Rebuilding Health Systems in Post-Conflict Countries: Estimating the Costs of Basic Services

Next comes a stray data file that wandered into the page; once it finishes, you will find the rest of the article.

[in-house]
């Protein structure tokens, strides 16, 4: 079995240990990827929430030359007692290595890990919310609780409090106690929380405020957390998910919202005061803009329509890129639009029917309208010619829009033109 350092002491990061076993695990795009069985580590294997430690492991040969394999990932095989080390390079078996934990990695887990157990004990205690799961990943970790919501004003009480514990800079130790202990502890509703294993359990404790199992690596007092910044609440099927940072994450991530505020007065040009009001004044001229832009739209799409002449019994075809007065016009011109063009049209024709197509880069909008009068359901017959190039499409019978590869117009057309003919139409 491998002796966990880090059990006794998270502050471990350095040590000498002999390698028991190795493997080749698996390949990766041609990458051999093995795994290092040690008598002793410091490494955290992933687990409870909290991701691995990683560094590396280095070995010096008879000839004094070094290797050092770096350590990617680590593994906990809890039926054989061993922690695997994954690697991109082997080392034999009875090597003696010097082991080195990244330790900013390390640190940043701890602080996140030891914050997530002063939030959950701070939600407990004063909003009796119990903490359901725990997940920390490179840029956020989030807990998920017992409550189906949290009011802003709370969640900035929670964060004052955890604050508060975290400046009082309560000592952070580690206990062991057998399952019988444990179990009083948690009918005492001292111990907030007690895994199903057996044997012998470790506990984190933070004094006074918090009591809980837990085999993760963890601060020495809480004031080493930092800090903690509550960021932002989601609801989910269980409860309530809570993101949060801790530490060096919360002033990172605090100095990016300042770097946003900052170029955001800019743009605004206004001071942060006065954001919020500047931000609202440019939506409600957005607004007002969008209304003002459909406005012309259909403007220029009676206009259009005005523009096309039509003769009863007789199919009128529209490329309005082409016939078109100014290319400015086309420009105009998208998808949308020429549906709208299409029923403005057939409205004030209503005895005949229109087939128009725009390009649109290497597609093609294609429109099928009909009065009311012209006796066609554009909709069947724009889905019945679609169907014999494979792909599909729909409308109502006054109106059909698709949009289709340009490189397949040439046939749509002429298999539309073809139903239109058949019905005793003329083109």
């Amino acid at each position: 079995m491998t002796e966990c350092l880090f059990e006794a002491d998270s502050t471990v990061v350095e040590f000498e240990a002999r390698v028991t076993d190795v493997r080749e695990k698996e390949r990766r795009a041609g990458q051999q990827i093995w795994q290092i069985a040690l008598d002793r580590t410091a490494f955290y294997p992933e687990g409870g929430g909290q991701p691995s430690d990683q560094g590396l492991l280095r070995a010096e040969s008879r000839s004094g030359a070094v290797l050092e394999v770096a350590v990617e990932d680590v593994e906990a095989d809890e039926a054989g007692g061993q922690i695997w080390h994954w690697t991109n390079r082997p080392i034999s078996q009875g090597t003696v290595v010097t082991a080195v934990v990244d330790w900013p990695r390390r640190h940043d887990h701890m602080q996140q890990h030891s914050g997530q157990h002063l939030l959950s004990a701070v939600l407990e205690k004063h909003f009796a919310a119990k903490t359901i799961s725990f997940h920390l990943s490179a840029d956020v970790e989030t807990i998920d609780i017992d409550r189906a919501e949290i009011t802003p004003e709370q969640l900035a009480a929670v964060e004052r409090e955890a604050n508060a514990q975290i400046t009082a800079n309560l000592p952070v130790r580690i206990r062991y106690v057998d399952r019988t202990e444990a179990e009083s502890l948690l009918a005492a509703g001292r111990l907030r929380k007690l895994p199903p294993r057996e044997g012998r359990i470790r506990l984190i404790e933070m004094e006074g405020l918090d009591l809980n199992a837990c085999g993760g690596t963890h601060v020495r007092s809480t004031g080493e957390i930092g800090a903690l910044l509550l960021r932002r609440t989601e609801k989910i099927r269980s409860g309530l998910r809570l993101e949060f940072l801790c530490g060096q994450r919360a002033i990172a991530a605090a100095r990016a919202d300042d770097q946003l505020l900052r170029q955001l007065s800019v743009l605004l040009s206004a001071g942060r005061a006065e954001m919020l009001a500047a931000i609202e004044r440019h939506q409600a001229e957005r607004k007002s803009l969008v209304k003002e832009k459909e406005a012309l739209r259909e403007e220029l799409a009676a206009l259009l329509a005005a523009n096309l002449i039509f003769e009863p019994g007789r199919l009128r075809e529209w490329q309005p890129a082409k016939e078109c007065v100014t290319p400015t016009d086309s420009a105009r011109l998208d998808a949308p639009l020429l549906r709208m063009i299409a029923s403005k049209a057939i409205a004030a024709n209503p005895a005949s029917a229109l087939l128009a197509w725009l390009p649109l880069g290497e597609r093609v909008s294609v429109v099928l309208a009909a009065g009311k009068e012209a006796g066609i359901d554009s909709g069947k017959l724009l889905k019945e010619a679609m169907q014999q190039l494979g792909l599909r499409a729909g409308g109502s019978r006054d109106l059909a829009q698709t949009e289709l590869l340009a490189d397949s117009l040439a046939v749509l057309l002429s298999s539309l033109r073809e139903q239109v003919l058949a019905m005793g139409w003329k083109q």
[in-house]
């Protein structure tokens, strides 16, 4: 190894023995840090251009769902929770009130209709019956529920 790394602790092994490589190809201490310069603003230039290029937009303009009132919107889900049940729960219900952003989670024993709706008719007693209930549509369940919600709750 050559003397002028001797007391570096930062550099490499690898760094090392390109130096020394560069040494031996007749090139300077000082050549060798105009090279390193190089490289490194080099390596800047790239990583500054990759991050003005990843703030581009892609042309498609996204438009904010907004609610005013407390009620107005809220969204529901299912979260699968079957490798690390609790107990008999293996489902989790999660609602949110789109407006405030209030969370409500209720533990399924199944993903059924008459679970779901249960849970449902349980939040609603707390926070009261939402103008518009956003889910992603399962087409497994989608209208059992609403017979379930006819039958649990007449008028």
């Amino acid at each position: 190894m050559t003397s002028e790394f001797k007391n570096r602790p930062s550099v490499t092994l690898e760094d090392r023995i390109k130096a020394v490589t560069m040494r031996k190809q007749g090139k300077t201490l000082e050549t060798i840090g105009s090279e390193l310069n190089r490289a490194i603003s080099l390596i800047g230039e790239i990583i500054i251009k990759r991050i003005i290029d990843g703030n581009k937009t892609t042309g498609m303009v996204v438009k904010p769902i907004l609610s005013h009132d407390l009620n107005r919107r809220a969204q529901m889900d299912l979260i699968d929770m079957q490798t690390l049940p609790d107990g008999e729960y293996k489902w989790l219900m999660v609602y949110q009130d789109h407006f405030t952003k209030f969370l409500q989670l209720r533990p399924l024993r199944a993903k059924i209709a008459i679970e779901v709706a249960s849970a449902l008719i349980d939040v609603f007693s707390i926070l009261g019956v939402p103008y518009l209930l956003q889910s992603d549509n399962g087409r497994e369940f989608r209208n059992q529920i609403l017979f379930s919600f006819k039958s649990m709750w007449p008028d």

After the fall of the Taliban in 2001, the Afghan transitional government and international donors found the health system near collapse. Afghanistan had some of the worst health indicators ever recorded. To begin activities that would quickly improve the health situation, the Ministry of Health (MOH) needed both a national package of health services and reliable data on the costs of providing those services. This study details the process of determining national health priorities, creating a basic package of services, and estimating per capita and unit costs for providing those services, with an emphasis on the costing exercise. Strategies for obtaining a rapid yet reasonably accurate estimate of health service costs nationwide are discussed. In 2002 this costing exercise indicated that the basic package of services could be provided for US$4.55 per person. In 2006, the findings were validated: the four major donors who contracted with non-governmental organizations (NGOs) to provide basic health services for nearly 80% of the population found per capita costs ranging from $4.30 to $5.12. This study is relevant for other post-conflict countries that are re-establishing health services and seeking to develop cost-effective and equitable health systems.